SMEs give local councils a poor score card

By Ben Chapman-Smith

Nearly a third of SMEs in the manufacturing industry were dissatisfied with the support of their local councils.
Nearly a third of SMEs in the manufacturing industry were dissatisfied with the support of their local councils.

Local councils have been handed a less than impressive report card from New Zealand's community of small and medium business owners.

MYOB's latest Business Monitor Survey, which canvassed the views of about 1000 SME owners and operators, found 29 per cent were dissatisfied with the support of their local authority.

Only 15 per cent were fully satisfied, with the remaining 52 per cent 'neither satisfied nor dissatisfied' and 4 per cent as 'don't knows'.

The wake-up message to councils comes as voting in the local body elections enters its final week.

Scott Gardiner, executive director of MYOB NZ, said newly elected councils needed to remember the importance of SMEs to their local economy.

"It's time to really get behind initiatives that enable SMEs to thrive in their city, town or region," he said.

Gardiner said councils clearly had a long way to go in winning the support of SMEs in their local region.

"From gaining trading consents to the myriad of regulations that govern how companies operate, local government has an enormous influence over how easy it is to do business in New Zealand."

In Auckland, just 13 per cent of local businesses were satisfied and 27 per cent were dissatisfied with support from their Super City council.

The highest level of dissatisfaction of the main centres was in Christchurch, where 28 per cent of SMEs were dissatisfied and 18 per cent satisfied.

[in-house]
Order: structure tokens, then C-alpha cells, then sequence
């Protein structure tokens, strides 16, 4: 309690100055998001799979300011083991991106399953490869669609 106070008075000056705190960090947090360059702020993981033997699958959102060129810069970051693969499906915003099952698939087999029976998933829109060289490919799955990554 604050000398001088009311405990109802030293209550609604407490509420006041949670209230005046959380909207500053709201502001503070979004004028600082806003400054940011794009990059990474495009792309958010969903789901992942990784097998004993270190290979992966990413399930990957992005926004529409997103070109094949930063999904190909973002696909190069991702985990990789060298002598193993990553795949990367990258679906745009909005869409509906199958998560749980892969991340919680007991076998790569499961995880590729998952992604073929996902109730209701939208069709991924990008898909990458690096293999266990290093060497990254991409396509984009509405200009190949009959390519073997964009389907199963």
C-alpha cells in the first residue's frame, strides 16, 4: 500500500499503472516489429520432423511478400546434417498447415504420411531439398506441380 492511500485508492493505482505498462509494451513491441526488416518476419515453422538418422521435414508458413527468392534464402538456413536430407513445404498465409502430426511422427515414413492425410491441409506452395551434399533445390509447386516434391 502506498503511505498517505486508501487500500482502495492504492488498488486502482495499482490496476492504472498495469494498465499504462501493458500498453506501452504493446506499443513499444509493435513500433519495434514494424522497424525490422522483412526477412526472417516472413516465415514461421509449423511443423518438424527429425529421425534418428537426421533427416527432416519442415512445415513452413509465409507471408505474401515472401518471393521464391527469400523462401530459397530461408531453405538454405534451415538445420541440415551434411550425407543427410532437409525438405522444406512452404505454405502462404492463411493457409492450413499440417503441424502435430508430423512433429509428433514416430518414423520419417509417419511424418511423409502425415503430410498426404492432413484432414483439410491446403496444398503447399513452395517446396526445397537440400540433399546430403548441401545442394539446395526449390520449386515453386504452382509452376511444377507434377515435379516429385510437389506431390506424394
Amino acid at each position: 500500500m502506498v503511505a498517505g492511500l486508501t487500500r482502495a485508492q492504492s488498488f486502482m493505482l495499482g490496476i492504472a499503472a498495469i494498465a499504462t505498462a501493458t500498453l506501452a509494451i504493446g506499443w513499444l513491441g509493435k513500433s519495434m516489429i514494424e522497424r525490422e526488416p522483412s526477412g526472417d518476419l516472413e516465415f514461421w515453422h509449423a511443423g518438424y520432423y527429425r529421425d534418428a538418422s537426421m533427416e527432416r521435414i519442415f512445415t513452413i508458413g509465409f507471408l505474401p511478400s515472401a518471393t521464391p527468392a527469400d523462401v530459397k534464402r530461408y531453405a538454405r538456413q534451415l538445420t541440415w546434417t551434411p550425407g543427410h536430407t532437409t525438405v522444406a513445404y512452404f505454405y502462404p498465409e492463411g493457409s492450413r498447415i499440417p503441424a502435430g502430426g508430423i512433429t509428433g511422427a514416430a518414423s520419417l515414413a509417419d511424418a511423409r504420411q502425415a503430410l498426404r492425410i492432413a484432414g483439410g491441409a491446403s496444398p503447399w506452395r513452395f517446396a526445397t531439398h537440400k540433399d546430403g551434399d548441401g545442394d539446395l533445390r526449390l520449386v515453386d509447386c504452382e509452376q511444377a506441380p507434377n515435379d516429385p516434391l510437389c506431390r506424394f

Wellington Council scored a little better, with satisfaction (25 per cent) outweighing dissatisfaction (23 per cent),

Outside of the main centres, dissatisfaction with local government was higher, with 33 per cent of SME operators dissatisfied and only 14 per cent satisfied.

"It's clear from these results that the local authorities in the regions need to work much harder to support their local business community," Gardiner said.

MYOB's Business Monitor Report found levels of dissatisfaction were highest among those business which had more to do with their councils.

"For example, we're seeing strong dissatisfaction in the retail and hospitality industry, where 35 per cent of businesses are impacted by food licensing regulations, 31 per cent by health regulations and 23 per cent by street trading regulations," Gardiner said.

"Likewise in the trades, where 69 per cent of business operators are impacted by building consents and 52 per cent by resource consents."

The MYOB Business Monitor survey was carried out in August by market research firm Colmar Brunton.

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